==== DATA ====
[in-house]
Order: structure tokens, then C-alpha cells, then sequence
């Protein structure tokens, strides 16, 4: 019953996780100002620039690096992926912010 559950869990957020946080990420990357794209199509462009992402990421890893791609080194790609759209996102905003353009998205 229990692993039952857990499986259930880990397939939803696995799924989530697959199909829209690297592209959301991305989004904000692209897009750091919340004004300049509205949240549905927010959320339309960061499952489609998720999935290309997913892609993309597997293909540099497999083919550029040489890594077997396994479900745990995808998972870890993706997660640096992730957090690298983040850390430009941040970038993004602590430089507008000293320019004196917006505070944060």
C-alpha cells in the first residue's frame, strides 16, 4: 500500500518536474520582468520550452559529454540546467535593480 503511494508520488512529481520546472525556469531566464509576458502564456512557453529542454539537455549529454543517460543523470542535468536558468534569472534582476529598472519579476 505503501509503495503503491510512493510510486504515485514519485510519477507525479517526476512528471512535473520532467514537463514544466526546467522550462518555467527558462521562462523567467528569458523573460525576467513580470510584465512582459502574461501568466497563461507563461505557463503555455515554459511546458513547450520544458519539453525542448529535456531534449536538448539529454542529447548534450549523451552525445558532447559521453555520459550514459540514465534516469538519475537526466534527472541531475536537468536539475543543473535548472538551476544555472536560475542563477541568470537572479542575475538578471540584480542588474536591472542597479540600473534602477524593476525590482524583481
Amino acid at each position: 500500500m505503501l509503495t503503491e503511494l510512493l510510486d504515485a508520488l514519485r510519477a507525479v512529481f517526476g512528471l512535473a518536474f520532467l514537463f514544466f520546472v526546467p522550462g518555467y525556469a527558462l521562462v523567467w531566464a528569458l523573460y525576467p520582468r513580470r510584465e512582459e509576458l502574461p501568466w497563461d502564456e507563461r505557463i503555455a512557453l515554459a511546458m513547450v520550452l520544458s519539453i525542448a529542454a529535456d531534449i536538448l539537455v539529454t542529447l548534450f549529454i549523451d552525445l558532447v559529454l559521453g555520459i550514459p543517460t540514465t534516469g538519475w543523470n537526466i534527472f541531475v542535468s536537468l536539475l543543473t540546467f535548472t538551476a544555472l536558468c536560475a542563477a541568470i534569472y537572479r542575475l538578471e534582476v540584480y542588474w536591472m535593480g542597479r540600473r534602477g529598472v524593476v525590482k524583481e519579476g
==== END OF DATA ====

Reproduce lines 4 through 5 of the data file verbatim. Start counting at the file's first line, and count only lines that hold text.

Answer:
C-alpha cells in the first residue's frame, strides 16, 4: 500500500518536474520582468520550452559529454540546467535593480 503511494508520488512529481520546472525556469531566464509576458502564456512557453529542454539537455549529454543517460543523470542535468536558468534569472534582476529598472519579476 505503501509503495503503491510512493510510486504515485514519485510519477507525479517526476512528471512535473520532467514537463514544466526546467522550462518555467527558462521562462523567467528569458523573460525576467513580470510584465512582459502574461501568466497563461507563461505557463503555455515554459511546458513547450520544458519539453525542448529535456531534449536538448539529454542529447548534450549523451552525445558532447559521453555520459550514459540514465534516469538519475537526466534527472541531475536537468536539475543543473535548472538551476544555472536560475542563477541568470537572479542575475538578471540584480542588474536591472542597479540600473534602477524593476525590482524583481
Amino acid at each position: 500500500m505503501l509503495t503503491e503511494l510512493l510510486d504515485a508520488l514519485r510519477a507525479v512529481f517526476g512528471l512535473a518536474f520532467l514537463f514544466f520546472v526546467p522550462g518555467y525556469a527558462l521562462v523567467w531566464a528569458l523573460y525576467p520582468r513580470r510584465e512582459e509576458l502574461p501568466w497563461d502564456e507563461r505557463i503555455a512557453l515554459a511546458m513547450v520550452l520544458s519539453i525542448a529542454a529535456d531534449i536538448l539537455v539529454t542529447l548534450f549529454i549523451d552525445l558532447v559529454l559521453g555520459i550514459p543517460t540514465t534516469g538519475w543523470n537526466i534527472f541531475v542535468s536537468l536539475l543543473t540546467f535548472t538551476a544555472l536558468c536560475a542563477a541568470i534569472y537572479r542575475l538578471e534582476v540584480y542588474w536591472m535593480g542597479r540600473r534602477g529598472v524593476v525590482k524583481e519579476g